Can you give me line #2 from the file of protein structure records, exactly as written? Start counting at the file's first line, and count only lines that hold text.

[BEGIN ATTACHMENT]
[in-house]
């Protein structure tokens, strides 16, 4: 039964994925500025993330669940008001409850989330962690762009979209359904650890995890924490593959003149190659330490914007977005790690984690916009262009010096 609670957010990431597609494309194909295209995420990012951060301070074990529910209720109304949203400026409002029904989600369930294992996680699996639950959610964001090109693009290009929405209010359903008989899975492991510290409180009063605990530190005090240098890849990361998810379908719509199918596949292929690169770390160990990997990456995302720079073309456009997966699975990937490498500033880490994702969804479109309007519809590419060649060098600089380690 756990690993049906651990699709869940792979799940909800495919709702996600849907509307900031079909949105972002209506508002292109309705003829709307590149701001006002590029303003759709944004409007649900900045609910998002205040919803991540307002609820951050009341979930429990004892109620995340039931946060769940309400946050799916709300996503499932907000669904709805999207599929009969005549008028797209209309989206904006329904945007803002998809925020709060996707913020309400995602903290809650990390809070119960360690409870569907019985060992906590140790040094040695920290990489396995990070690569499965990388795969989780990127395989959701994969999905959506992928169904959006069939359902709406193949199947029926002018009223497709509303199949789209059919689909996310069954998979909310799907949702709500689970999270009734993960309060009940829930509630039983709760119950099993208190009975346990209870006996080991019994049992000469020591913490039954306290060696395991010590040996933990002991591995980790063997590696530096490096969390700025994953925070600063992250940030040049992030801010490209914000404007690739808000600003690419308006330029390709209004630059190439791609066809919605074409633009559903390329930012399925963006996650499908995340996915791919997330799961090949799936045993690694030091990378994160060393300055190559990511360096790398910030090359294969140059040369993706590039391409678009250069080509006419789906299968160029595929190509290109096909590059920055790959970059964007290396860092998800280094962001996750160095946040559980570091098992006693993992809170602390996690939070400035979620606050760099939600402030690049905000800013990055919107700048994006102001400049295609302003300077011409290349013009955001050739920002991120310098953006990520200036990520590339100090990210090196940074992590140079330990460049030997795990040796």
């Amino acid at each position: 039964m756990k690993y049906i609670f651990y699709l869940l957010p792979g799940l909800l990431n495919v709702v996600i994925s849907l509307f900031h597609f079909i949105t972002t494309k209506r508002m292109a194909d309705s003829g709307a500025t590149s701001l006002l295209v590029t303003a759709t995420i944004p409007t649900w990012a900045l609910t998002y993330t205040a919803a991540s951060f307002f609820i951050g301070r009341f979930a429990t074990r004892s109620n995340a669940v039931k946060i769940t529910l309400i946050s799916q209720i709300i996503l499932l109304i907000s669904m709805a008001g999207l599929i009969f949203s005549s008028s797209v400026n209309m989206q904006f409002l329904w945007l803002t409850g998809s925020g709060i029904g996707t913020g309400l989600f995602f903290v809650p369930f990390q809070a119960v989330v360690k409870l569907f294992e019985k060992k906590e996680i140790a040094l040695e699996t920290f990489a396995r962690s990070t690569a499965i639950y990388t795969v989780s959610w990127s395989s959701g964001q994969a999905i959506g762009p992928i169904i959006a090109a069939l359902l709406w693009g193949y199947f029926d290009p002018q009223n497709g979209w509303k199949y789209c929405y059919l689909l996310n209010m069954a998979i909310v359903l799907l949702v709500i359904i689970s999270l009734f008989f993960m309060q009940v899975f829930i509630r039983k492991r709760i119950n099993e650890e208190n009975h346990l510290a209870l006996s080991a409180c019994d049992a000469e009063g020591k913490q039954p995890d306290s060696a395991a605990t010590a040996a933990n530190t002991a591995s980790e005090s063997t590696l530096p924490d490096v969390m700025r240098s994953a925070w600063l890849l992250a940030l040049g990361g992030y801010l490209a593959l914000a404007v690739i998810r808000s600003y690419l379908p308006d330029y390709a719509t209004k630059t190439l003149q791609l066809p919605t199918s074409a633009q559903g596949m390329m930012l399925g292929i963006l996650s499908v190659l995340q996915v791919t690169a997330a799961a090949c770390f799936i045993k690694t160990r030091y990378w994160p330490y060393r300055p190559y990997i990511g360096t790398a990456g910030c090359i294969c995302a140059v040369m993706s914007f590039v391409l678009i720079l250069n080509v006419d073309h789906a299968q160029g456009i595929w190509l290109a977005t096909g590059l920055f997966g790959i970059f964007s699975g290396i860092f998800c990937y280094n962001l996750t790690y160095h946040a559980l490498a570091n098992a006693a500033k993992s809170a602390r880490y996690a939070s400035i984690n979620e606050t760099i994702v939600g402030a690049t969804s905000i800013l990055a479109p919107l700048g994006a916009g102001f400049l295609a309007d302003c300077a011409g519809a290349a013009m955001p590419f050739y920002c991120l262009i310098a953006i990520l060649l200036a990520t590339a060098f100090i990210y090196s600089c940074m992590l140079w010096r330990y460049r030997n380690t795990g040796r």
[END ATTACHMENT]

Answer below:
């Protein structure tokens, strides 16, 4: 039964994925500025993330669940008001409850989330962690762009979209359904650890995890924490593959003149190659330490914007977005790690984690916009262009010096 609670957010990431597609494309194909295209995420990012951060301070074990529910209720109304949203400026409002029904989600369930294992996680699996639950959610964001090109693009290009929405209010359903008989899975492991510290409180009063605990530190005090240098890849990361998810379908719509199918596949292929690169770390160990990997990456995302720079073309456009997966699975990937490498500033880490994702969804479109309007519809590419060649060098600089380690 756990690993049906651990699709869940792979799940909800495919709702996600849907509307900031079909949105972002209506508002292109309705003829709307590149701001006002590029303003759709944004409007649900900045609910998002205040919803991540307002609820951050009341979930429990004892109620995340039931946060769940309400946050799916709300996503499932907000669904709805999207599929009969005549008028797209209309989206904006329904945007803002998809925020709060996707913020309400995602903290809650990390809070119960360690409870569907019985060992906590140790040094040695920290990489396995990070690569499965990388795969989780990127395989959701994969999905959506992928169904959006069939359902709406193949199947029926002018009223497709509303199949789209059919689909996310069954998979909310799907949702709500689970999270009734993960309060009940829930509630039983709760119950099993208190009975346990209870006996080991019994049992000469020591913490039954306290060696395991010590040996933990002991591995980790063997590696530096490096969390700025994953925070600063992250940030040049992030801010490209914000404007690739808000600003690419308006330029390709209004630059190439791609066809919605074409633009559903390329930012399925963006996650499908995340996915791919997330799961090949799936045993690694030091990378994160060393300055190559990511360096790398910030090359294969140059040369993706590039391409678009250069080509006419789906299968160029595929190509290109096909590059920055790959970059964007290396860092998800280094962001996750160095946040559980570091098992006693993992809170602390996690939070400035979620606050760099939600402030690049905000800013990055919107700048994006102001400049295609302003300077011409290349013009955001050739920002991120310098953006990520200036990520590339100090990210090196940074992590140079330990460049030997795990040796």